Smaller Mobile Form Factors on the Rise for Line-of-Business Workers

by Kathryn Nassberg | 09/04/2014

The market is there, but headwinds remain

VDC Research has released its annual enterprise mobility report for smartphones and handheld devices, showing  that  the use of mobile devices to support line-of-business workers across numerous sectors continues to grow as organizations benefit from an increasingly connected and productive workforce. Industries continue to internalize the benefits of a mobilized workforce, as data from VDC shows an anticipated average increase of mobility-based budgets for 2014 of 10.6%. Smaller form factor devices – namely rugged handheld computers and smartphones – are among the most common devices being leveraged. VDC anticipates that a total of 3.3 million rugged handheld devices and 34 million smartphones will be deployed in 2014, growing the installed base to almost 70 million units.

However, increasing budget pressures and uncertainty in OS direction with rugged handheld devices are driving organizations to deploy greater numbers of smartphones for line-of-business applications. This trend has been aided by an expanding portfolio of third-party peripherals and accessories to bridge the gaps in data collection. The shift has been greatest in customer-facing industry verticals that are less centered on data collection and have fewer environmental requirements. This has primarily been the case in areas such as hospitality and retail, although there is interest in DSD and field services to adopt consumer devices and a growing desire to find a way to make BYOD work for frontline workers.

OEMs are evolving their designs

In response to the trend toward BYOD and enterprise-issued consumer devices, OEMs have evolved their product portfolio, taking design and user experience cues from their consumer counterparts. The rugged market, which traditionally has been divided primarily between data collection-centric “brick-style” devices and more portable PDAs, has expanded to include the rugged smartphone – touch-centric devices with no physical keyboards running on Android, but with fully rugged environmental specifications. This sub-category of smartphones represents one of the fastest-growing categories of small form factor devices for enterprise mobility, and VDC forecasts that the market will reach $3.8B by 2018.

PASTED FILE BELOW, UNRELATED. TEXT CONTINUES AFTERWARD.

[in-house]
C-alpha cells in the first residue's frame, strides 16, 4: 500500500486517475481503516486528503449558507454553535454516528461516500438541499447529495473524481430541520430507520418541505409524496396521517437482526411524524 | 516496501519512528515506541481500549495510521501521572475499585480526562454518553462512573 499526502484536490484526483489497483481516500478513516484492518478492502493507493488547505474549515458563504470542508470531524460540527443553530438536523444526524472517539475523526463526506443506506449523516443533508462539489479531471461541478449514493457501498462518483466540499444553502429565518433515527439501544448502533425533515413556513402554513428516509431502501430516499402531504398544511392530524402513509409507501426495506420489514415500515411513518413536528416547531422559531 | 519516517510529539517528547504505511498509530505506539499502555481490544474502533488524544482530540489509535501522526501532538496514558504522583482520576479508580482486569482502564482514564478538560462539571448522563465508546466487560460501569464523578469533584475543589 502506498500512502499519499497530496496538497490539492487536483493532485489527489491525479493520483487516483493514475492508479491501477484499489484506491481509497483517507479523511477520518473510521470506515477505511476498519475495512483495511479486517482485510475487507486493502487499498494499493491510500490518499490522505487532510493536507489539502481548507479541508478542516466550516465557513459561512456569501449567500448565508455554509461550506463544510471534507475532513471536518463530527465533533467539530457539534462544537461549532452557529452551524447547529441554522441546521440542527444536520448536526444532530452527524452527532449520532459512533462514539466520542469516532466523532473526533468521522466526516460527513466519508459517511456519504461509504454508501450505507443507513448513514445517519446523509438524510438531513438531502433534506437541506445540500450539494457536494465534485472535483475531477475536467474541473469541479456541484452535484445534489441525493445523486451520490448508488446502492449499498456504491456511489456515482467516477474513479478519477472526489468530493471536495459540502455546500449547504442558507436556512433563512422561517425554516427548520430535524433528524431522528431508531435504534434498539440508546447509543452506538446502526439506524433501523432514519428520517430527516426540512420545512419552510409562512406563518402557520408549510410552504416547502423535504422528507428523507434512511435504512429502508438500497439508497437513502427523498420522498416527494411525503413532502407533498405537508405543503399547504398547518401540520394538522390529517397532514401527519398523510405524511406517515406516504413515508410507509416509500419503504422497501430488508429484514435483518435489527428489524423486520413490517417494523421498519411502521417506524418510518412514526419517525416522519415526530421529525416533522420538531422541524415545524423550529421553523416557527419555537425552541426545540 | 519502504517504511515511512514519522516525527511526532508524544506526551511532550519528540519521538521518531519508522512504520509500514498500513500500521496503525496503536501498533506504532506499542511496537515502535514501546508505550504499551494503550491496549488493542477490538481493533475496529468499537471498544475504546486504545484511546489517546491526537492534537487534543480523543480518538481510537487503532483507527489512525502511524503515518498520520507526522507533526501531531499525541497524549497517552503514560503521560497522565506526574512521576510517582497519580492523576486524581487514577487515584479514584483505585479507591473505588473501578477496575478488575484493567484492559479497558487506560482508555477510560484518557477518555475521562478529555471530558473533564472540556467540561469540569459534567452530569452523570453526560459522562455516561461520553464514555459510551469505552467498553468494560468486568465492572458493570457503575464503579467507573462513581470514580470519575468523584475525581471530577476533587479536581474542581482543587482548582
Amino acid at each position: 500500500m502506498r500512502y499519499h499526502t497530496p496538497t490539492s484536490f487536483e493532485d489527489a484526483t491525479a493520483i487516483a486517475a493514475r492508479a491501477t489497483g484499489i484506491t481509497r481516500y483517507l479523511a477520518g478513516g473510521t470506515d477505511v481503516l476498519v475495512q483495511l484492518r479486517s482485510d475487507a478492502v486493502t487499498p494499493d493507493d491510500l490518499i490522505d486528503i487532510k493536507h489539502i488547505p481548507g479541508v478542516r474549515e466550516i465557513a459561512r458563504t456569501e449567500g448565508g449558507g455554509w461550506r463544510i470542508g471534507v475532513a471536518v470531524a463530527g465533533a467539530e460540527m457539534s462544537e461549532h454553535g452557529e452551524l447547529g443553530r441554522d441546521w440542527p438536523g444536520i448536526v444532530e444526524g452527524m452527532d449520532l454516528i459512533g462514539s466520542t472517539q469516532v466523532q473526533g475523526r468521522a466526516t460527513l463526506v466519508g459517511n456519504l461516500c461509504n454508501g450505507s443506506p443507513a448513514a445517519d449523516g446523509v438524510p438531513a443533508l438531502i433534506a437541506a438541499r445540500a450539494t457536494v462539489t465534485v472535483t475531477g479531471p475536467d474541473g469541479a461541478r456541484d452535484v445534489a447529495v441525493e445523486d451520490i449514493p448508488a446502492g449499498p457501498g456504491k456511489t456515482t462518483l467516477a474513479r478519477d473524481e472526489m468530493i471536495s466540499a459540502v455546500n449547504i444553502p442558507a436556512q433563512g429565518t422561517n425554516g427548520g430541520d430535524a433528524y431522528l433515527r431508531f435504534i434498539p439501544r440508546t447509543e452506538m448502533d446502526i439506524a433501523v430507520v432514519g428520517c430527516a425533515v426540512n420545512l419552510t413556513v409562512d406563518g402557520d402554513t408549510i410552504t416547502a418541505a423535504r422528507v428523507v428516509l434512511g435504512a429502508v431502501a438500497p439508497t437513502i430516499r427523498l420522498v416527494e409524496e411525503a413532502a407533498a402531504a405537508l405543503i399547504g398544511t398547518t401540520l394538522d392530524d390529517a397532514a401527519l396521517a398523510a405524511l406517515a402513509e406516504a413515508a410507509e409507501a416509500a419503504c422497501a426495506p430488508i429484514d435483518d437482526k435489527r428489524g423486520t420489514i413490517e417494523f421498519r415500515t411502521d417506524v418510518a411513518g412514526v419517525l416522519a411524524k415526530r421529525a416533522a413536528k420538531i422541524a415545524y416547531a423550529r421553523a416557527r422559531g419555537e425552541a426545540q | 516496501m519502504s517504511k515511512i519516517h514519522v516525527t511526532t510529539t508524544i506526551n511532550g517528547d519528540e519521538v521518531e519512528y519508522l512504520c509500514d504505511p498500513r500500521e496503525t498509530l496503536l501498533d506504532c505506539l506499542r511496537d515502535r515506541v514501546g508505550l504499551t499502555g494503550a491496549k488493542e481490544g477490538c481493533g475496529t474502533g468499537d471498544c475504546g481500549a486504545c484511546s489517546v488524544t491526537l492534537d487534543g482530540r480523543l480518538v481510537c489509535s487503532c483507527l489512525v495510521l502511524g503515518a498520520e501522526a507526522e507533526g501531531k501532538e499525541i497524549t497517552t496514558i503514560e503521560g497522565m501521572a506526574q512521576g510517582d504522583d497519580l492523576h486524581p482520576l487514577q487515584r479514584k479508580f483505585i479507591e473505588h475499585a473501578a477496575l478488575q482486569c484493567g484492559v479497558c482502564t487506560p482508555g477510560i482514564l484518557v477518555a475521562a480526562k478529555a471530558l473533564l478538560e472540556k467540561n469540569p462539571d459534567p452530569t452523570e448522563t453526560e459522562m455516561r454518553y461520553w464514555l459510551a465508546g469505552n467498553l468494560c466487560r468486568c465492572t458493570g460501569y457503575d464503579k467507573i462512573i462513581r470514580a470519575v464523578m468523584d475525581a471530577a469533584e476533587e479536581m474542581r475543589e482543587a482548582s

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OS uncertainty remains the largest obstacle to growth

Refresh cycles, which have become extended in recent years, are beginning to return in force among tier-1 companies. In the Americas, Home Depot, UPS, and the USPS are leading the charge with upgrade cycles that remain firmly rooted with rugged devices. Other organizations are returning to rugged devices after having experimented with smartphones in a line-of-business setting, which will also help to boost figures. However, the greatest obstacle for rugged OEMs will be OS direction. The majority of rugged devices on the market feature Windows Mobile or Embedded platforms that are rapidly approaching end-of-life, and the transition to Windows Embedded Handheld 8 has proven to be far from smooth, with mixed support from the OEM community. This has provided an opportunity for Android to enter the rugged market, but the OS faces its own issues of enterprise support and security, leading to muted demand from end users. This has led to considerable hesitation, as end users aren’t fully comfortable. As a result, VDC is seeing companies taking more of a ‘wait and see’ approach while maintaining their installed base.


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